Cambodia’s solar development moves forward with 10 MW project

The Asian Development Bank has agreed to lend €9.2 to Singapore-based Sunseap Group for the building of a 10 MW solar facility in Cambodia.

The financing package, which was provided by ADB’s Private Sector Operations Department (PSOD), includes co-financing from a private sector financial institution through ADB’s B Loan program and a concessional loan from the Canadian Climate Fund for the Private Sector in Asia (CFPS).

The project, which will be Cambodia’s first large-scale PV power plant, will be located close to Bavet, a special economic zone in the Svay Rieng province, near the border with Vietnam. Sunseap’s local unit Sunseap (Asset) Cambodia Co. Ltd has already secured a 20-year PPA for the project from local state-owned utility Electricité Du Cambodge (EDC). A consortium led by the Singapore-based company was selected to build the plant last year through a tender. The project, ADB said, is expected to come online in August 2017.

Cambodia has seen a very limited development of solar energy to date. The United Nations Development Programme (UNDP) in Cambodia is currently seeking consultants for Derisking Renewable Energy Investment (DREI) analysis and report for Solar PV in the country.

According to UNDP, several issues remain barriers in up-scaling solar technologies in the country. The organization claims Cambodian policy makers are still “reluctant to promote solar vis-á-vis coal based power generation and hydropower”. The UNDP also finds the government has not made clear yet its plans for expansion of the power grid, which is not encouraging solar investors, and that the legal framework is inadequate to “regulate safety standards of solar PV products and incentive for excess solar electricity generation”.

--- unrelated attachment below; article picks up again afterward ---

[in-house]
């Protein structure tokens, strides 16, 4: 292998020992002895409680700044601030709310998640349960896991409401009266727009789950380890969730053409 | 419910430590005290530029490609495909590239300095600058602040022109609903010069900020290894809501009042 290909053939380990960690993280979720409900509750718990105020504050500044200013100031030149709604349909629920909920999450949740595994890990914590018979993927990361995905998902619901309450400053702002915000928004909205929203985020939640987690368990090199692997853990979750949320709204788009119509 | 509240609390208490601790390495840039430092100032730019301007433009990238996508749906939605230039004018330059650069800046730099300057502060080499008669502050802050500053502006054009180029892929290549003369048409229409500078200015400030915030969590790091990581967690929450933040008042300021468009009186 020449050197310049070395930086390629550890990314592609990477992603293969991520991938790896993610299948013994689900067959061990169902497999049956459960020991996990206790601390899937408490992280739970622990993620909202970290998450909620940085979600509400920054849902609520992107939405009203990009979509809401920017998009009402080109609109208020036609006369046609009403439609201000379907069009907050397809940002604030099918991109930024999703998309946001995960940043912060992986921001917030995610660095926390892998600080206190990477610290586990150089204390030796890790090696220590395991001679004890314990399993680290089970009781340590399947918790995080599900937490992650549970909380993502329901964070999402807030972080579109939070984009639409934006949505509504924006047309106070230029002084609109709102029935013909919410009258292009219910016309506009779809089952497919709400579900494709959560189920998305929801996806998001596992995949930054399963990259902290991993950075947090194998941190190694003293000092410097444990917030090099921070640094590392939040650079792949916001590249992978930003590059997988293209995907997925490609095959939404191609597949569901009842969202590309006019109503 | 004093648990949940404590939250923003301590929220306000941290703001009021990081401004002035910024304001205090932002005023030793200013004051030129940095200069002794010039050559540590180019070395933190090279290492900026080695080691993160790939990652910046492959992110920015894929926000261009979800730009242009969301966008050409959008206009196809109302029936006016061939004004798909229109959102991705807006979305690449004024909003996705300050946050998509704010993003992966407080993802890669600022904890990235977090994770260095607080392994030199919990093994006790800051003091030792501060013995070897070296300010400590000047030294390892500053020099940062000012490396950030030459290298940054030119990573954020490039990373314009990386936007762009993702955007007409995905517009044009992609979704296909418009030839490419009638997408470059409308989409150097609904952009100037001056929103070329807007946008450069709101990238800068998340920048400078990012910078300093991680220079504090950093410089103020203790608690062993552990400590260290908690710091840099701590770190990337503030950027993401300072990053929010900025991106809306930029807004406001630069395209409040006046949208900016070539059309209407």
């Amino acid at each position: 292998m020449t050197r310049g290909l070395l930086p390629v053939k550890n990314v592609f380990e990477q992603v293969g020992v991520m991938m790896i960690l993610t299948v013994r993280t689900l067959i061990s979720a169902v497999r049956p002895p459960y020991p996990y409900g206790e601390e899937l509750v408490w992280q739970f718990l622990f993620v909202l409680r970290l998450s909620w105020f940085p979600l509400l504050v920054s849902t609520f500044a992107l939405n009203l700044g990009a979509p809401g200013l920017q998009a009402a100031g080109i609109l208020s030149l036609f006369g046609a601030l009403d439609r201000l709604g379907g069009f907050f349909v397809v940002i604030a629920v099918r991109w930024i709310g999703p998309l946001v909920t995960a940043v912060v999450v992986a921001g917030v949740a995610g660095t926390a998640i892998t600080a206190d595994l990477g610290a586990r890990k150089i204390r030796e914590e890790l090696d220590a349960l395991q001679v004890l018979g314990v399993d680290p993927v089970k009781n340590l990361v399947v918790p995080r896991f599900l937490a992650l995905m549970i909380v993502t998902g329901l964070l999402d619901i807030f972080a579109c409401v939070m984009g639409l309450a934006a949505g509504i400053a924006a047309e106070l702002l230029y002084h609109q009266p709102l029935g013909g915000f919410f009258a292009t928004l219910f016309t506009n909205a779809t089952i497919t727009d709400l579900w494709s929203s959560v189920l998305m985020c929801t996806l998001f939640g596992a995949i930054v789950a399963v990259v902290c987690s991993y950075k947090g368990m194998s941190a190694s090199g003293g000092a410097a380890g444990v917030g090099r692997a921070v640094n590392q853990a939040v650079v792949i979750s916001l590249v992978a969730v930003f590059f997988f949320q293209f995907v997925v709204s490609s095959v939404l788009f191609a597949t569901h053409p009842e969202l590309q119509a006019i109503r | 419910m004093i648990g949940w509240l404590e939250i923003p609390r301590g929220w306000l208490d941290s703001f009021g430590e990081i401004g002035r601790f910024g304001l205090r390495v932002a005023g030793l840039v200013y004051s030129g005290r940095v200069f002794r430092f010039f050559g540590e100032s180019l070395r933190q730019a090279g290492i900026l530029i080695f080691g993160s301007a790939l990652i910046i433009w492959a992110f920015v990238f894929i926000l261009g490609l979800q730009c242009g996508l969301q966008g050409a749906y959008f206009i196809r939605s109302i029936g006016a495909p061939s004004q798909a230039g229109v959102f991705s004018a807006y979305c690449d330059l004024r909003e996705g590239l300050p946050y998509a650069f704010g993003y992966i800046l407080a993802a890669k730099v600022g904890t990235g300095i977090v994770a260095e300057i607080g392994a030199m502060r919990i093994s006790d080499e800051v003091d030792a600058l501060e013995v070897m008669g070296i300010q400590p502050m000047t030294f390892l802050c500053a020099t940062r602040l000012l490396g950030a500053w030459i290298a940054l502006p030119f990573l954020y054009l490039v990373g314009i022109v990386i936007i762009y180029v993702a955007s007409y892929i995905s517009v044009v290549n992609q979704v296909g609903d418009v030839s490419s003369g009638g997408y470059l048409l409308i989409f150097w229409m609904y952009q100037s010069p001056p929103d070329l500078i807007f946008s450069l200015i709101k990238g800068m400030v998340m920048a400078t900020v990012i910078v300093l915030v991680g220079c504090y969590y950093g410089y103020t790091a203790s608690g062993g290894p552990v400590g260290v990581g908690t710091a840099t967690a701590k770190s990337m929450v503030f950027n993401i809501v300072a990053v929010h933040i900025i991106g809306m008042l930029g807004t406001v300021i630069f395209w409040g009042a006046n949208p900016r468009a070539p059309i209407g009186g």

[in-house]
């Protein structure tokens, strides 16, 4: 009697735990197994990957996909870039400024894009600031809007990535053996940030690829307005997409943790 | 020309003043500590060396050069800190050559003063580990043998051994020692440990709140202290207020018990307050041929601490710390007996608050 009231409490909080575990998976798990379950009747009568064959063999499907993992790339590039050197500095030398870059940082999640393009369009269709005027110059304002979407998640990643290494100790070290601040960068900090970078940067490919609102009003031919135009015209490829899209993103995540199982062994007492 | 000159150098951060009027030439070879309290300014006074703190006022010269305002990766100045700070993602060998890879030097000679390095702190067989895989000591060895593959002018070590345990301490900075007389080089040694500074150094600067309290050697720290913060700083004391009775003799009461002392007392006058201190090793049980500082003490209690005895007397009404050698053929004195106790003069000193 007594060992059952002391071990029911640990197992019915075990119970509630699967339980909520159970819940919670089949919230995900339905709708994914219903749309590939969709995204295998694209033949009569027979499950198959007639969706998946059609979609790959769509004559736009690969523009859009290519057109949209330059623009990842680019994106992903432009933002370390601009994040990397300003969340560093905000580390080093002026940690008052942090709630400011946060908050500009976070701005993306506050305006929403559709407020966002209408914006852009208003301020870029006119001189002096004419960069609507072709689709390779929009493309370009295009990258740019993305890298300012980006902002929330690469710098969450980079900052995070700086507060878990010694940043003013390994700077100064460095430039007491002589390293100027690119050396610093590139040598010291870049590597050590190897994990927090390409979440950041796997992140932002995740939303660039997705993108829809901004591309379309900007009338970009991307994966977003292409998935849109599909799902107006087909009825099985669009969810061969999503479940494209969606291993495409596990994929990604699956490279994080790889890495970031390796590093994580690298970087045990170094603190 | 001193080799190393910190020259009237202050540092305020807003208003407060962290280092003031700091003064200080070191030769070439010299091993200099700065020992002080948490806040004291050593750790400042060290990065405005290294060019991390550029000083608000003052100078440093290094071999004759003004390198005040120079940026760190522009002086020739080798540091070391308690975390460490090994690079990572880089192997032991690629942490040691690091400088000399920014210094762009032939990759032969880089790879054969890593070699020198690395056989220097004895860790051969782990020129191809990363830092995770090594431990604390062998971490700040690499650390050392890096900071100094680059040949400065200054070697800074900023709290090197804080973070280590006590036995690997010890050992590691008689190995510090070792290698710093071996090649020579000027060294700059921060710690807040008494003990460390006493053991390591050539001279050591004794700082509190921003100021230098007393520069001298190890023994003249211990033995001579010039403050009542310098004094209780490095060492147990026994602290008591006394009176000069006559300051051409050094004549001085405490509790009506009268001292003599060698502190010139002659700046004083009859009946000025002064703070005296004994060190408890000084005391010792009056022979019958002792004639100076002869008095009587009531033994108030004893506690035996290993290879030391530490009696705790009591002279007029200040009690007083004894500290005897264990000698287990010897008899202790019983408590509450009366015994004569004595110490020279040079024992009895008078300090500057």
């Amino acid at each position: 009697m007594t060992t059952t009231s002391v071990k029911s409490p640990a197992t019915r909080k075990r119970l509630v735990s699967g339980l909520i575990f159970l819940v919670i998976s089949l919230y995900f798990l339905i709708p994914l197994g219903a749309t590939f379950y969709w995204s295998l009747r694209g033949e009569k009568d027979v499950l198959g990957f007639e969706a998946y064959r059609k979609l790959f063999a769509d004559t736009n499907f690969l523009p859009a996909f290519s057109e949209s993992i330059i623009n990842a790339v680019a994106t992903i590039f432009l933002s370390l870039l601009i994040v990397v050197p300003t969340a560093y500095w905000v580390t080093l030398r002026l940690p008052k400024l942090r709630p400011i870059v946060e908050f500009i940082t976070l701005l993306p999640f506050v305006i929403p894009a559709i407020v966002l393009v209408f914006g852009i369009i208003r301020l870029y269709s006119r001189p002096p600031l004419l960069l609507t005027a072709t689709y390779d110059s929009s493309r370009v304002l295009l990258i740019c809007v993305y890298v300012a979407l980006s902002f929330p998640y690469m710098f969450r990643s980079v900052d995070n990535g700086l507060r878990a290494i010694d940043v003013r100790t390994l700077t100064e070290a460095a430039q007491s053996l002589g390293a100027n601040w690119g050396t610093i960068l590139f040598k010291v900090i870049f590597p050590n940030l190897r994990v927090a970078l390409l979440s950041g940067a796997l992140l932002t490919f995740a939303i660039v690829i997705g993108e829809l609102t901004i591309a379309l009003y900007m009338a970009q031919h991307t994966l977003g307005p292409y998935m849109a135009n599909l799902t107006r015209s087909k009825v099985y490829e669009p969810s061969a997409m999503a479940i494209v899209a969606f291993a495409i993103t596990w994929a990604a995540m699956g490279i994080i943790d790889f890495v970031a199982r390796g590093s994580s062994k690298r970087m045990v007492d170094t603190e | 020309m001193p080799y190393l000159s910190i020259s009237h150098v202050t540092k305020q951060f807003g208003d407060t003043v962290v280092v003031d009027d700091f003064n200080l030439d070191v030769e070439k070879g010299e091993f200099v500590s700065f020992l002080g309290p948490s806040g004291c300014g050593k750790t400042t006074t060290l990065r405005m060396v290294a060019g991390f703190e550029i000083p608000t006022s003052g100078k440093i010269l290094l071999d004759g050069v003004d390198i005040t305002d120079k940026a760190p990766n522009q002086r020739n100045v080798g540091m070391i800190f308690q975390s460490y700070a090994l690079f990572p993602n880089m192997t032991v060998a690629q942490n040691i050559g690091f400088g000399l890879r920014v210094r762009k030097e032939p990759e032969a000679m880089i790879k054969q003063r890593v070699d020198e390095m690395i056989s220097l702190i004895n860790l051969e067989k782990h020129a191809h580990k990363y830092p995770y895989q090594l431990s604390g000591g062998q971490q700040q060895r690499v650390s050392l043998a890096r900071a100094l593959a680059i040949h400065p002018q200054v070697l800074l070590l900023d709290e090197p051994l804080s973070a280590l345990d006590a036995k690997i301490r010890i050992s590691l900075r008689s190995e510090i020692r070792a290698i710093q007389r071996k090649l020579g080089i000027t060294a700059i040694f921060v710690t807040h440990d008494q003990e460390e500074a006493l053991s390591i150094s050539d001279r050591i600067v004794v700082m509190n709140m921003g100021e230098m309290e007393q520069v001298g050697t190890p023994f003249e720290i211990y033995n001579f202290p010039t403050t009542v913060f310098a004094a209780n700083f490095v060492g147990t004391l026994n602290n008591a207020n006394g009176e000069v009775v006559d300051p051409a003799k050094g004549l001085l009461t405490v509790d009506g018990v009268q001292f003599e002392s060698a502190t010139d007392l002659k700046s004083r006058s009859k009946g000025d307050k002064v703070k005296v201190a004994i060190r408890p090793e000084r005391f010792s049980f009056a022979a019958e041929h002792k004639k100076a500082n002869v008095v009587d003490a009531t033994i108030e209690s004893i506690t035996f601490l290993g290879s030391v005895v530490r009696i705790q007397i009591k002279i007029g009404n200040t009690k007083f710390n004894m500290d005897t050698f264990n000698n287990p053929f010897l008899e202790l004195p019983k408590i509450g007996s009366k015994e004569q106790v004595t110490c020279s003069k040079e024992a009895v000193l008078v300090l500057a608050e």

Almost half of Cambodia’s population has currently no access to power. The Cambodian government is targeting that at least 70% of all Cambodian households will have to have access to grid quality electricity by the year 2030 and 100% to be electrified by 2020. Although the country recently saw a huge growth in installed power generation capacity, it still relies on power imports from neighboring countries. Total installed generation capacity in2015 was 1,569 MW,producing 4,448 GWh and accounting for about 74% of total grid-supplied electricity.

According to the local solar association SEAC, currently there’s in Cambodia only 2 MW of installed PV capacity. The country’s government, however, has set no specific target for solar and renewables to date.